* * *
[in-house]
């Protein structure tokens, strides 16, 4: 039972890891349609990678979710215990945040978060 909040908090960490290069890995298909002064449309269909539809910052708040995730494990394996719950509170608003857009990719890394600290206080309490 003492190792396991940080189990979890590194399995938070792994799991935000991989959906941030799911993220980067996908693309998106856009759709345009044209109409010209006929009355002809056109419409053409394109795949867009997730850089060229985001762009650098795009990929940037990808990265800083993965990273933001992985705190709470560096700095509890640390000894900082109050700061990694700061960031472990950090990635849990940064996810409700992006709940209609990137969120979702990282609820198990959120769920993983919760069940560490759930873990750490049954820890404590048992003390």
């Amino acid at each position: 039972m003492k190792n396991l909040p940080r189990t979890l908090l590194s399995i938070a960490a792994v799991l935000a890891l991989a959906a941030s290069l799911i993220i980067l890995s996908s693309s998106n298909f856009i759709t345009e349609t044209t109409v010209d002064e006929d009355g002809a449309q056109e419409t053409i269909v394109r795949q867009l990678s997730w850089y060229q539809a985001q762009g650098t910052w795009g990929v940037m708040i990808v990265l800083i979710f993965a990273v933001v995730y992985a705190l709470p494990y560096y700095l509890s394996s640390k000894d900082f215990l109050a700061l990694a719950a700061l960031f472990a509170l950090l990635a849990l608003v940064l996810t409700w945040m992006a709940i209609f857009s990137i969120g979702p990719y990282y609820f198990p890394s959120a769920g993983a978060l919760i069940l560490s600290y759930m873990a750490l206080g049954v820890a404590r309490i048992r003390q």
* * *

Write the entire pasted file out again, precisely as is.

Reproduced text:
[in-house]
């Protein structure tokens, strides 16, 4: 039972890891349609990678979710215990945040978060 909040908090960490290069890995298909002064449309269909539809910052708040995730494990394996719950509170608003857009990719890394600290206080309490 003492190792396991940080189990979890590194399995938070792994799991935000991989959906941030799911993220980067996908693309998106856009759709345009044209109409010209006929009355002809056109419409053409394109795949867009997730850089060229985001762009650098795009990929940037990808990265800083993965990273933001992985705190709470560096700095509890640390000894900082109050700061990694700061960031472990950090990635849990940064996810409700992006709940209609990137969120979702990282609820198990959120769920993983919760069940560490759930873990750490049954820890404590048992003390």
């Amino acid at each position: 039972m003492k190792n396991l909040p940080r189990t979890l908090l590194s399995i938070a960490a792994v799991l935000a890891l991989a959906a941030s290069l799911i993220i980067l890995s996908s693309s998106n298909f856009i759709t345009e349609t044209t109409v010209d002064e006929d009355g002809a449309q056109e419409t053409i269909v394109r795949q867009l990678s997730w850089y060229q539809a985001q762009g650098t910052w795009g990929v940037m708040i990808v990265l800083i979710f993965a990273v933001v995730y992985a705190l709470p494990y560096y700095l509890s394996s640390k000894d900082f215990l109050a700061l990694a719950a700061l960031f472990a509170l950090l990635a849990l608003v940064l996810t409700w945040m992006a709940i209609f857009s990137i969120g979702p990719y990282y609820f198990p890394s959120a769920g993983a978060l919760i069940l560490s600290y759930m873990a750490l206080g049954v820890a404590r309490i048992r003390q």